Tuesday, December 12, 2006

Stephen J. Toope*

I was greatly saddened by the news, earlier this year, of the passing of Ronald St. John Macdonald. For those of us who study or practise international law, Ron was a huge influence, one of the principal exponents of the field in this country, and who embodied the values of internationalism in everything he said and did. He was a scholar and a jurist par excellence, bringing his learning to the application of law, and leavening his scholarship with the wisdom and experience gained from his role over many years as a legal expert consulted by governments around the world.

As Canadians, we pride ourselves on our fair-mindedness, our spirit of tolerance, and our desire to see justice done: values which have contributed significantly to our reputation as peace makers and peace keepers around the world. That reputation was aided enormously by the work of Ron Macdonald, who not only helped to develop the laws around universal protection of human rights — he acted upon them, in his capacity as a judge on the European Court of Human Rights, as Canadian representative to the United Nations, and as a member of the Permanent Court of Arbitration in The Hague.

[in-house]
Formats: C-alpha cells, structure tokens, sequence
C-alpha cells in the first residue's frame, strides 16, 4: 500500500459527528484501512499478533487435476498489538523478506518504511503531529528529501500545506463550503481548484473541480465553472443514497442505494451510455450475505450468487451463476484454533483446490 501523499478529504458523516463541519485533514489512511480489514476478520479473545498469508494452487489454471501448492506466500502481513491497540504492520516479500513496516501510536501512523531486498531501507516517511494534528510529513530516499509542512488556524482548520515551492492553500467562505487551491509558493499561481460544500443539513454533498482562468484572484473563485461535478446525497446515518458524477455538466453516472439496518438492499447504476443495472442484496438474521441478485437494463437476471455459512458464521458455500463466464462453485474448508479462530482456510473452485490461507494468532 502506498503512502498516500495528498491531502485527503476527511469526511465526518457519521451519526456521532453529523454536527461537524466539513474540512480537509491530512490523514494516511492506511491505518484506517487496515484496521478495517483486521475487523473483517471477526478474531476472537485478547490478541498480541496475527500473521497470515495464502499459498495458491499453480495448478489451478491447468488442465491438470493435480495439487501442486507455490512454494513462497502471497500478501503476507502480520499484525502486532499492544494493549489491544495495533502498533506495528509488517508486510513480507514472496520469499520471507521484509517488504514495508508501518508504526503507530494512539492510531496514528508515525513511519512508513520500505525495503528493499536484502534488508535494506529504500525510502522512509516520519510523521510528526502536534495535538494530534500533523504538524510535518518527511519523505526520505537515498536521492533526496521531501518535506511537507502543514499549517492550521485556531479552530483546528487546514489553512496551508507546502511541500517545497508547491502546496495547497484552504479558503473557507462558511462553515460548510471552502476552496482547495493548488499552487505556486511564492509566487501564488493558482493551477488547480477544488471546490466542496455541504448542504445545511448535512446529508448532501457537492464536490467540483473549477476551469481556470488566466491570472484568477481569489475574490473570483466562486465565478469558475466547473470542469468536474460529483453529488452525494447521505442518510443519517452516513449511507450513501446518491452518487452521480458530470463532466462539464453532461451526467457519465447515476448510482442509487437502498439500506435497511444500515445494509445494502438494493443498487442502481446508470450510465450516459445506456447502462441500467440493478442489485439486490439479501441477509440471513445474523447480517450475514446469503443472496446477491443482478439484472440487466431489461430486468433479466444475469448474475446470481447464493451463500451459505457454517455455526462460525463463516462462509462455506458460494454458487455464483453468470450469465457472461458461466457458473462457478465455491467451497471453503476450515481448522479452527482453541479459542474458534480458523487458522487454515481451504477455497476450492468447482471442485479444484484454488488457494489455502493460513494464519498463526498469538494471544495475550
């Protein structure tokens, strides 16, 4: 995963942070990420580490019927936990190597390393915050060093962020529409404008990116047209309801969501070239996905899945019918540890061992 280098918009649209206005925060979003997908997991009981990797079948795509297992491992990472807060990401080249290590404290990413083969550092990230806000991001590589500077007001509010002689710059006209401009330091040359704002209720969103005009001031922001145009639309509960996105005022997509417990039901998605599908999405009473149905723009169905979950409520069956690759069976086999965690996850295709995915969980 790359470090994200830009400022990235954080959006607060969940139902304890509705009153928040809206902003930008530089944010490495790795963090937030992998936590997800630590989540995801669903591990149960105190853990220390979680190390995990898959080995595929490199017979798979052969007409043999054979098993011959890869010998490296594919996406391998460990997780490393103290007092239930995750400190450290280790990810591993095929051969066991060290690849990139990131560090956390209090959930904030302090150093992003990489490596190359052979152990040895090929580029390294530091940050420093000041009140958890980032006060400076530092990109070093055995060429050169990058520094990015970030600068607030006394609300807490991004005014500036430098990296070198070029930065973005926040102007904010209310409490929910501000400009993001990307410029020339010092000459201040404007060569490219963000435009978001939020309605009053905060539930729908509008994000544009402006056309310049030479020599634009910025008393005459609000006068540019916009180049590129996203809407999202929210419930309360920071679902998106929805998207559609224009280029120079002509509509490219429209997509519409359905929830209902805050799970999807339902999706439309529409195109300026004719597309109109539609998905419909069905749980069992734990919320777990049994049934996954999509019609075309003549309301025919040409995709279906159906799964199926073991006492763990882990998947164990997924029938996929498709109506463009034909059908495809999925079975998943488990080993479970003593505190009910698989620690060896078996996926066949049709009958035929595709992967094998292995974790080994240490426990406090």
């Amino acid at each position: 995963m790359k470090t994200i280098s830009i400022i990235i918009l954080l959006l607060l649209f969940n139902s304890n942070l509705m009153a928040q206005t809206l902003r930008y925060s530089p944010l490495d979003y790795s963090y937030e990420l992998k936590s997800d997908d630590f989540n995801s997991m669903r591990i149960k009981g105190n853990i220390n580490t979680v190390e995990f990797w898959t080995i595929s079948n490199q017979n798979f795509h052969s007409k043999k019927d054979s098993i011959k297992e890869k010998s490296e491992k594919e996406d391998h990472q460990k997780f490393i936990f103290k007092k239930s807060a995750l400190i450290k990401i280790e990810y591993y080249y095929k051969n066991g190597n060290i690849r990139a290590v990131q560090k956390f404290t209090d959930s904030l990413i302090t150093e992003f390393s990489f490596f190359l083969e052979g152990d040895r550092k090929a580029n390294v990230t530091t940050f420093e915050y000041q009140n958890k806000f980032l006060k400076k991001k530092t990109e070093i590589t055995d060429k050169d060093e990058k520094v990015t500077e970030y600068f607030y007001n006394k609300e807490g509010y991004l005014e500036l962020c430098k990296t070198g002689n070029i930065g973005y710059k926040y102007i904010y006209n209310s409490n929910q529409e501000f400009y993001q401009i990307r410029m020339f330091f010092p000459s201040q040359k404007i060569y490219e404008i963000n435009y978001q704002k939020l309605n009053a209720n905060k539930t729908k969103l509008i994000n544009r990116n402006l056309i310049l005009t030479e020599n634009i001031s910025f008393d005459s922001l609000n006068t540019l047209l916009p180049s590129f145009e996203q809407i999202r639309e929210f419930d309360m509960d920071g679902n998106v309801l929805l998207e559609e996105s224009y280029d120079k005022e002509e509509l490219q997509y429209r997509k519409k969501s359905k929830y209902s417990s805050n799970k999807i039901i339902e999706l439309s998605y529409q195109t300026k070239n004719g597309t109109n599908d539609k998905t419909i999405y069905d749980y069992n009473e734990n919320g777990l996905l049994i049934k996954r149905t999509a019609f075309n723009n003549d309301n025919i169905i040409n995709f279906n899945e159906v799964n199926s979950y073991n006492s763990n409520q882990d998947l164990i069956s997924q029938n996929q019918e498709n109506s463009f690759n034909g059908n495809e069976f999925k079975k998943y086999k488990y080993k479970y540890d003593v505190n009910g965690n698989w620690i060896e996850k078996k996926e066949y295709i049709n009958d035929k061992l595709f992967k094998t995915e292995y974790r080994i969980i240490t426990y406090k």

His achievements as a legal scholar were equally strongly grounded in his commitment to human rights, and through his many academic appointments in Canada and around the world he helped to develop a consciousness of the responsibility we all share to promote the values of a civil and humane society. At home Ron helped to found the Canadian Council on International Law, the body which has perhaps done more than any other to foster Canadian support for global collaboration in the cause of universal equity.

At the University of British Columbia we have made it our explicit goal to produce graduates who are “global citizens”. Judge Ronald St. John Macdonald was truly a global citizen, a man whose career was founded upon the principle propounded two thousand years ago by Seneca the Elder, that “It is a denial of justice not to stretch out a helping hand to the fallen; that is the common right of humanity”.

*President and Vice-Chancellor
The University of British Columbia


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